Third year, first semester chugged along.  This time though, I knew that personally school was getting to me.  I became depressed.  And work became awful.  I was working in an enviornment where awful things were said about me, and no one could stop this woman.  This effected me on every single level of my life.  My confidence was taking a beating.  Yet good things were happening too.......the judge I appeared in front of loved me, and was vocal about how good I was.  My big boss loved me.  It wasn't all bad, but the bad was hard and sometimes I felt like giving up.  On top of this, the CPS issues of the semester before still loomed large.  When finals came, I ended up with an upper respiratory infection again.  But I made it through.

Third year, last semester was probably the easiest.....nothing at this point would stop me.  The end was in sight, and as I turned the fourth corner, I could see the finish line.  My issues were internal.  Senioritis had hit, and my sister moved away with my little niece.  I was in a funk, it was hard, but not nearly as hard as the five times before.  And there was the knowledge that this was the last time I would ever have to feel this way again.

Each struggle I faced was tough.  Sometimes I wanted to give up, to lay down and wave the white flag.  I would curl in a ball and cry.  In those times my family and friends would crowd around me, holding me up, and supporting me through it.  I am here today because of these great people, and because of the grace and strength of God.  I am a stronger person today then I was then.  I know that I can face down unspeakable situations and make it through.  These were tough times, but the victory now is only sweeter for them.

Saturday, May 8, 2010

Learning to "be"

These past two weeks have been bizarre to say the least.  For seven years I have had a goal that I focused on singularly.  My life revolved around school.  I have had no time to just "be."  No homework, very little demands on my time......I get to be a mom, shuttling my daughter around.  I am meeting friends for lunch, spending time with my mom, catching up on laundry, and reading books.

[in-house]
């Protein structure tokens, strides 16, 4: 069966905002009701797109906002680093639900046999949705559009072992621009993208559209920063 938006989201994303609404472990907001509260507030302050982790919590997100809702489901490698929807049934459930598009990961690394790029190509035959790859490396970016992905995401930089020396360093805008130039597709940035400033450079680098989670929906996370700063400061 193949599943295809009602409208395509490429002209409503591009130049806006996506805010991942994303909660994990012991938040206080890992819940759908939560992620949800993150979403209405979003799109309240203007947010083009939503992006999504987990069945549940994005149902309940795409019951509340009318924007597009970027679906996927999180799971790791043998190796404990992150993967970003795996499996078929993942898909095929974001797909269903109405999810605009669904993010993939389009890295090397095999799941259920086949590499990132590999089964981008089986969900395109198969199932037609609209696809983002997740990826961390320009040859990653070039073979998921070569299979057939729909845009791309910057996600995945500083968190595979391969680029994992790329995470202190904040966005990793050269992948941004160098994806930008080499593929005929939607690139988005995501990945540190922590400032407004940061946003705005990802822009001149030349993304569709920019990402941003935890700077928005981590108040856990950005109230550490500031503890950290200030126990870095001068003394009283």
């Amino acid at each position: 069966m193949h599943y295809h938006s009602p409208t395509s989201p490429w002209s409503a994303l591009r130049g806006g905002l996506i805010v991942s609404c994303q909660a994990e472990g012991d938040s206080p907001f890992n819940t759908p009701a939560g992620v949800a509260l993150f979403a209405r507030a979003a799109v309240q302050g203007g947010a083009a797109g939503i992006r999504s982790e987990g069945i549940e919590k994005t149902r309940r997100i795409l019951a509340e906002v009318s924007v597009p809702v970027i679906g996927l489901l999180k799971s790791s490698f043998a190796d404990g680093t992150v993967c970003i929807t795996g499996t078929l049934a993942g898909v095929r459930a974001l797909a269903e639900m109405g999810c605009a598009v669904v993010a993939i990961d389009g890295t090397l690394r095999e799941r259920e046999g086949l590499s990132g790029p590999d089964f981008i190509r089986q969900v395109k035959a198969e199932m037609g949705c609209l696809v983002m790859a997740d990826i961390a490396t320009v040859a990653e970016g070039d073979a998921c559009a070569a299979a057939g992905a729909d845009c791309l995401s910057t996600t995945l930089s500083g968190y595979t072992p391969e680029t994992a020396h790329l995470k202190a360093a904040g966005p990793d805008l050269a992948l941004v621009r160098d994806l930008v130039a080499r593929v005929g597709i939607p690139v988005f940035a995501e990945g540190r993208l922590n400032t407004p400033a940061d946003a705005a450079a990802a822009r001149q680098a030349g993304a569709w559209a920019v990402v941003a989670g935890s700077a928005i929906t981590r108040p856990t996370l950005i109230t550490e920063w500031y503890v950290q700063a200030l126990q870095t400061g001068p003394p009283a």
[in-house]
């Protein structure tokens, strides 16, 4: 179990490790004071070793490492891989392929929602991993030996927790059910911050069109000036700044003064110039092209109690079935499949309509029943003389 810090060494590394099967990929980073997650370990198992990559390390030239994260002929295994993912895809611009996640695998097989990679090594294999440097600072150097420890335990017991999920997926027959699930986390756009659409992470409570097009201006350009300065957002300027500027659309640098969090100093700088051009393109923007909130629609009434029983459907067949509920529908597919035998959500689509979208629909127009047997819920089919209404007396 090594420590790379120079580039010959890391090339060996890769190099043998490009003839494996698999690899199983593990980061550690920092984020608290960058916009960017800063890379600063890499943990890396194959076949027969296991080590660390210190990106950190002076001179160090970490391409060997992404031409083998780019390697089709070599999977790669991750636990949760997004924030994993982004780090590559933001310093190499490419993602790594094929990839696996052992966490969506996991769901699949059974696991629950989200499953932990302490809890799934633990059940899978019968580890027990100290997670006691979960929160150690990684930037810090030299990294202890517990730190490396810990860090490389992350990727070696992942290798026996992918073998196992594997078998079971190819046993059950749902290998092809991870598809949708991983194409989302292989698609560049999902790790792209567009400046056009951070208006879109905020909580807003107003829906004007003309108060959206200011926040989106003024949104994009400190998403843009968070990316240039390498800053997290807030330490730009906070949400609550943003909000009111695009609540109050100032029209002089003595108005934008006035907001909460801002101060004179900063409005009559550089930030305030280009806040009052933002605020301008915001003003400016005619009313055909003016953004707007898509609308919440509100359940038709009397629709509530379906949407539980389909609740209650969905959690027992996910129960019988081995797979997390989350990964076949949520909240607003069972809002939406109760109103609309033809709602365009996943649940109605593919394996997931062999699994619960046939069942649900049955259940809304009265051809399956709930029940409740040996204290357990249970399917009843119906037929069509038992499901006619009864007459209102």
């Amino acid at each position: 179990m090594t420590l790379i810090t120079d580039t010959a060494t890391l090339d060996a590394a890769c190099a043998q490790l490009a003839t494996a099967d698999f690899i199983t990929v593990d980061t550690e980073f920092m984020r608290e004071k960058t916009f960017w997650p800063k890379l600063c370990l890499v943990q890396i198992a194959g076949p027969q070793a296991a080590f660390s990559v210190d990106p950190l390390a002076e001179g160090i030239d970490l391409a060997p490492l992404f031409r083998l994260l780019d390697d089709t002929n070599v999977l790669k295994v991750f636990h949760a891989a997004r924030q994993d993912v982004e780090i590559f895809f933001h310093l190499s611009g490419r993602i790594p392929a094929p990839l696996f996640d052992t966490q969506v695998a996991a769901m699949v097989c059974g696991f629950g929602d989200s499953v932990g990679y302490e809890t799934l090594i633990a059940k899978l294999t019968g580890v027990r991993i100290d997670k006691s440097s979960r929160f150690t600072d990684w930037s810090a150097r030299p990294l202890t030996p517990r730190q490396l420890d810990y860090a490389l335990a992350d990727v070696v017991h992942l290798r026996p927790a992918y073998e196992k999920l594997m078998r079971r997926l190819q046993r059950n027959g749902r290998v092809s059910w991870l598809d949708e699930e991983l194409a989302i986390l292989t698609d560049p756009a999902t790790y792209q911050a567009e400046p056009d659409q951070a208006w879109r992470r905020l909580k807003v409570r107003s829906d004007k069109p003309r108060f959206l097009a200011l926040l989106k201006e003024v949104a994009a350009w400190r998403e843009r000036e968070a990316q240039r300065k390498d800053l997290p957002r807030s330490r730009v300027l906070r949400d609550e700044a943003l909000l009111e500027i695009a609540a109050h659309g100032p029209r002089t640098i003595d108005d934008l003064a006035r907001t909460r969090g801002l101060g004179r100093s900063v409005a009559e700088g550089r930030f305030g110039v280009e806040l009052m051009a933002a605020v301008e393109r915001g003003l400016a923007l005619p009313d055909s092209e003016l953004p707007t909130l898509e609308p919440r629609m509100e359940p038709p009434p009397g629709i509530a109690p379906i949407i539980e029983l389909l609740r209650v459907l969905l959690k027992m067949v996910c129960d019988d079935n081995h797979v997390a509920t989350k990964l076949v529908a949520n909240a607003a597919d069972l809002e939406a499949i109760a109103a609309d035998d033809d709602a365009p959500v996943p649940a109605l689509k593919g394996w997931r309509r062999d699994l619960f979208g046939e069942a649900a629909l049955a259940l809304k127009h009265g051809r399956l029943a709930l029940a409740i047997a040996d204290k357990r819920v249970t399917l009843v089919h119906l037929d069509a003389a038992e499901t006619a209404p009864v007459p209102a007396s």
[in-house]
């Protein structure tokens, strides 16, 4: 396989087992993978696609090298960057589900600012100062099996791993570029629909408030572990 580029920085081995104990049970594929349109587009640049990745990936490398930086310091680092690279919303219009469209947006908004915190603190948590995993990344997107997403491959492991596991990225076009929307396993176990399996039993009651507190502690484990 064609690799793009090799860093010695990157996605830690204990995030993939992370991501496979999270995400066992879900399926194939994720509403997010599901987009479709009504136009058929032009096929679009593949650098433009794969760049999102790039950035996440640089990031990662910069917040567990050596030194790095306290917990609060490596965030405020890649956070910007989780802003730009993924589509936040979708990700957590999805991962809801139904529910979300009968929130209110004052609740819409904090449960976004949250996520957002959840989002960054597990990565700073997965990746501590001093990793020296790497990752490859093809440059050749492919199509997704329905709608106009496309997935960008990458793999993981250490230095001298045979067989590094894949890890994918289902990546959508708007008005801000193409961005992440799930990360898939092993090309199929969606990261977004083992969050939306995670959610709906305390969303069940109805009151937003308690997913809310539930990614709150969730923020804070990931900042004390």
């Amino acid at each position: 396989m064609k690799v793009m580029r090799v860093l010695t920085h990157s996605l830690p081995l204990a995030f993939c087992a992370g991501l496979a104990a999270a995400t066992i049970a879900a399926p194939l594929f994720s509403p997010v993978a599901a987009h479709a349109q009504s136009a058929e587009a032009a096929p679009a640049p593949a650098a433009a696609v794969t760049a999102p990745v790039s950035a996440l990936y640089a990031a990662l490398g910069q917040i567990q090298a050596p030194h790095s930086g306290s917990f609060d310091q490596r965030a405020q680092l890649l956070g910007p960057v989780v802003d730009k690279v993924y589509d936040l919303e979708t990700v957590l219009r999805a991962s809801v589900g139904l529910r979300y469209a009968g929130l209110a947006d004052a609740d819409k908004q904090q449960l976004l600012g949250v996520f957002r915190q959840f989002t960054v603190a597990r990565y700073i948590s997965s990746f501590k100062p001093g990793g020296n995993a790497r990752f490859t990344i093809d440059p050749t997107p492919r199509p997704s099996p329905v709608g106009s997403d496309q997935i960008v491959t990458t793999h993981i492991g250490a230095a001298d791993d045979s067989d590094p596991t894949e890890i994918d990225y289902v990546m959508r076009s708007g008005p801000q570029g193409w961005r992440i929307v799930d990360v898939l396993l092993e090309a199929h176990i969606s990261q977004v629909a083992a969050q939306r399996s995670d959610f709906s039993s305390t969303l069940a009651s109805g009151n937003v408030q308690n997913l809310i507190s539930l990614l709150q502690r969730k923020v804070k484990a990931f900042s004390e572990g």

I find myself at a loss at night.  I don't know what to do with myself.  I stalk facebook, am bored with youtube, and just have no direction.

On another note, my bar study kit was ordered!  So it is on its way.  Another two weeks off, and I will be studying for the bar..........but I know it won't be the same.

The clock seems to be ticking somewhat....the registar's office announced that professors must have our grades in to the office by Monday.  Wednesday is the day that they would call and tell us there was a problem and we were not graduating.  Friday, at 2:00 p.m. our grades come out.  There is a certain timeline to look forward too....NOT!

Wednesday night will be our grad dinner for our class.  I am looking forward to seeing "the class" the second to last time.......

I said I needed a project last week and have found one.  I used some money that I received for graduation from family members and purchased a really nice DSLR Digital Camera.  I wanted something that I could capture motion shots with of my daughter when she dances.  So for the past few days, and in the future days, I am going to work on learning to use this new fangled thing............this will give me something to apply myself to!

So upcoming articles......still going to do a brief for you all.  Working on my outline bank.  And keeping you all updated on bar study, and job hunting..........Also, any other law related things I can come up with!  And of course, being available for any questions you all might have!